• United States
28 Jun 08
As long as YOU are making that 5-10 dollars, I support that. My issue is that I do not want any of my money siphoned off to the record company instead of the artist who worked so hard. Independents can still do well on the charts, and the good thing about that as well is that as the artist you choose what gets released or played instead of a company. Back when I bought cassettes or cds, I discovered that there might be 5-6 released songs that I would hear on radio that convinced me to buy the tape or cd, but I'd also find at least 1 or 2 other songs on the album that were NOT released that in my opinion would have been hits. I like to read fine print, sometimes those songs were labors of love for the artists or bands - they were songs that the artists either wrote music or lyrics or both for. That leads me to believe that record companies do not care about their artists, and I've heard lots of artists complain via interviews and on tv about being 'creatively stifled'
• United States
27 Jun 08
This is a very wise and smart move as far as I am concerned. The music industry has always had too much control on artists and their creativity... Prince went through hell back in the 90's with with the label that tried to own him. Freedom to create and dispense one's own work, in one's own way should be a basic right, and not one that is "governed" by the power of a wrong-headed industry. I certainly love the fact that at sites like GCAST, you can see and hear a whole bunch of newer artists as the grow and make their way onto our Lives... Please enjoy: http://www.gcast.com BTW: If you have anything to say to the World or even Play to the World, it's all absolutely free! :)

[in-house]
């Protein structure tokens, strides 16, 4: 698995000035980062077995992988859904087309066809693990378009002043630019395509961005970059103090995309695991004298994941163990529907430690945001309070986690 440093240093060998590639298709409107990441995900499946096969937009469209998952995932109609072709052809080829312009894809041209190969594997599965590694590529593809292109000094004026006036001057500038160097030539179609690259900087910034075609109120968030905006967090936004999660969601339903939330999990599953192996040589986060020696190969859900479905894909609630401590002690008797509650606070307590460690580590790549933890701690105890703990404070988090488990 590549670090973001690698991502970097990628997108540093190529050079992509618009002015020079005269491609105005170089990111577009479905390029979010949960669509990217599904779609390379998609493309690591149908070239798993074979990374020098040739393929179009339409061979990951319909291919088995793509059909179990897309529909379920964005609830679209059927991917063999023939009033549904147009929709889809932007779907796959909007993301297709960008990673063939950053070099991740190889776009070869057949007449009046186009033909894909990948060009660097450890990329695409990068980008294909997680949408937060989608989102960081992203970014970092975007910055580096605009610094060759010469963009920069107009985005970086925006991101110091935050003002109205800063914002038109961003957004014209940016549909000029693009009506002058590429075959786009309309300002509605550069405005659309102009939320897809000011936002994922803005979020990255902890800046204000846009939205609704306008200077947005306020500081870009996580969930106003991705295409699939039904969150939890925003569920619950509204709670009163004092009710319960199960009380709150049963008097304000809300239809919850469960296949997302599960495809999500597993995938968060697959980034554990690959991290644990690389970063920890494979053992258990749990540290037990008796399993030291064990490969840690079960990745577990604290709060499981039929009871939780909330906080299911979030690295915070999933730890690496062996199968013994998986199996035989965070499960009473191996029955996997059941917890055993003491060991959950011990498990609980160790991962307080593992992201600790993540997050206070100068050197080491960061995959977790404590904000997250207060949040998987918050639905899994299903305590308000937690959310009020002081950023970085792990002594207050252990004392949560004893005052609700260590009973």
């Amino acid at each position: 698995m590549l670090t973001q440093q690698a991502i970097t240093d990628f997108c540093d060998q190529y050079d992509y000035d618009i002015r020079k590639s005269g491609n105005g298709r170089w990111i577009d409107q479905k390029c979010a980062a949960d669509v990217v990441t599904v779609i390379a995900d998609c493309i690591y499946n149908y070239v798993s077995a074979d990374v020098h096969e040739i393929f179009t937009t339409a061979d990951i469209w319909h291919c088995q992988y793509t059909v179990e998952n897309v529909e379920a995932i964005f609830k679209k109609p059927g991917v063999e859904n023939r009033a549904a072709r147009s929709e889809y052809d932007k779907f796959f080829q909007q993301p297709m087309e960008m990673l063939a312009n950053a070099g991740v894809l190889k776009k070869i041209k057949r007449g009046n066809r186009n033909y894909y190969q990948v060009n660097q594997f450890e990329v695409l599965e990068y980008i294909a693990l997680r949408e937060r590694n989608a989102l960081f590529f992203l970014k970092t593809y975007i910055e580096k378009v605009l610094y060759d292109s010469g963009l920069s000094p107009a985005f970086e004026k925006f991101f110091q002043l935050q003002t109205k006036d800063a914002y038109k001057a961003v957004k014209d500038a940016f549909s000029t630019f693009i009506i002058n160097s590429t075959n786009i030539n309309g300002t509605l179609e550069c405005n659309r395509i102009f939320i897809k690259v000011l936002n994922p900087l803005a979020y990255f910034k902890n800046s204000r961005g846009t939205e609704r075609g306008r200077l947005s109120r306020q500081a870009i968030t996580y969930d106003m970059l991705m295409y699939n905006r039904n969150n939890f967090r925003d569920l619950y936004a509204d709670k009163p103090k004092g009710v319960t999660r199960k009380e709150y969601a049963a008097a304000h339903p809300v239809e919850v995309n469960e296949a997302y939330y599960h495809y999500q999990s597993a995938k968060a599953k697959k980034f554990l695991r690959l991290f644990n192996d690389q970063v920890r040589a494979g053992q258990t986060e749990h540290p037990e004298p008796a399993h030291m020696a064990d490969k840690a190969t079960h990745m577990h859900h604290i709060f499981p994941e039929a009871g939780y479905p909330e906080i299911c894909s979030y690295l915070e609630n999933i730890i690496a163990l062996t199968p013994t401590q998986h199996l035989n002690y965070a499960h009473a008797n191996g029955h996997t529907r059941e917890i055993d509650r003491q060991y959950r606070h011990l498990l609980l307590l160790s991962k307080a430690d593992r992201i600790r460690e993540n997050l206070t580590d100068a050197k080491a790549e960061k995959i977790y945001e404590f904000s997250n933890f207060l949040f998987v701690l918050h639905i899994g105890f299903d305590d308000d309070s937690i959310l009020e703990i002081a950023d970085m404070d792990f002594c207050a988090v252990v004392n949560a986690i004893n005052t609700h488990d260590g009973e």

28 Jun 08
I don't think this will give a negative effect on the music industry instead I think it will boost up the public more to get into music and to motivate them to buy the original and stop patronizing piracy. With the cost of original cd's today and how costly it can get you just to buy a cd with only 10 or more songs people will choose pirated cd. Though smashing pumpkins done this with a more complicated reason but I think this kind of give away copies are a good start to get the attention of the general public.
28 Jun 08
People singing about booties and jugs has become a very common thing now. And people listen to that 24 x 7. So for the real music makers, a strategy like this is good. Many artistes give away some of their singles as free download.So that they gain a larger consumer base for their albums when they are released. bourne